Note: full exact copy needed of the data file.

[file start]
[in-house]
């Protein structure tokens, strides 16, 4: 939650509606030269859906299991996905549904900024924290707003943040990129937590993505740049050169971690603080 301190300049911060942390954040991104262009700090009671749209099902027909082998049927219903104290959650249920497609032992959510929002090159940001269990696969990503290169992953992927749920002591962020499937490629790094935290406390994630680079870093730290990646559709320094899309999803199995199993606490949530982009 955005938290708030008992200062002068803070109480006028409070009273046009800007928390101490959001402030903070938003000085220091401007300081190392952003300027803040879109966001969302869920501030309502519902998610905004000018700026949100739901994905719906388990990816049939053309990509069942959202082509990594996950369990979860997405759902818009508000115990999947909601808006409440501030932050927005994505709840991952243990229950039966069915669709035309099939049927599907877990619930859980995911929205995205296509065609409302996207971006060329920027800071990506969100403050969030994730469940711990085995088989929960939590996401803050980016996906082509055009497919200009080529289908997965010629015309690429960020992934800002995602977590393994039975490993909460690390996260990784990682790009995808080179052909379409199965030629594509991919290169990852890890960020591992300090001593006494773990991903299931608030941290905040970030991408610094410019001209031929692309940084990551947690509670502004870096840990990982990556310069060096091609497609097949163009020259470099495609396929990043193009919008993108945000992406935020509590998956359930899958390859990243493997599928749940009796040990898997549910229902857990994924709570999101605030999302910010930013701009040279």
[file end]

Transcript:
[in-house]
């Protein structure tokens, strides 16, 4: 939650509606030269859906299991996905549904900024924290707003943040990129937590993505740049050169971690603080 301190300049911060942390954040991104262009700090009671749209099902027909082998049927219903104290959650249920497609032992959510929002090159940001269990696969990503290169992953992927749920002591962020499937490629790094935290406390994630680079870093730290990646559709320094899309999803199995199993606490949530982009 955005938290708030008992200062002068803070109480006028409070009273046009800007928390101490959001402030903070938003000085220091401007300081190392952003300027803040879109966001969302869920501030309502519902998610905004000018700026949100739901994905719906388990990816049939053309990509069942959202082509990594996950369990979860997405759902818009508000115990999947909601808006409440501030932050927005994505709840991952243990229950039966069915669709035309099939049927599907877990619930859980995911929205995205296509065609409302996207971006060329920027800071990506969100403050969030994730469940711990085995088989929960939590996401803050980016996906082509055009497919200009080529289908997965010629015309690429960020992934800002995602977590393994039975490993909460690390996260990784990682790009995808080179052909379409199965030629594509991919290169990852890890960020591992300090001593006494773990991903299931608030941290905040970030991408610094410019001209031929692309940084990551947690509670502004870096840990990982990556310069060096091609497609097949163009020259470099495609396929990043193009919008993108945000992406935020509590998956359930899958390859990243493997599928749940009796040990898997549910229902857990994924709570999101605030999302910010930013701009040279």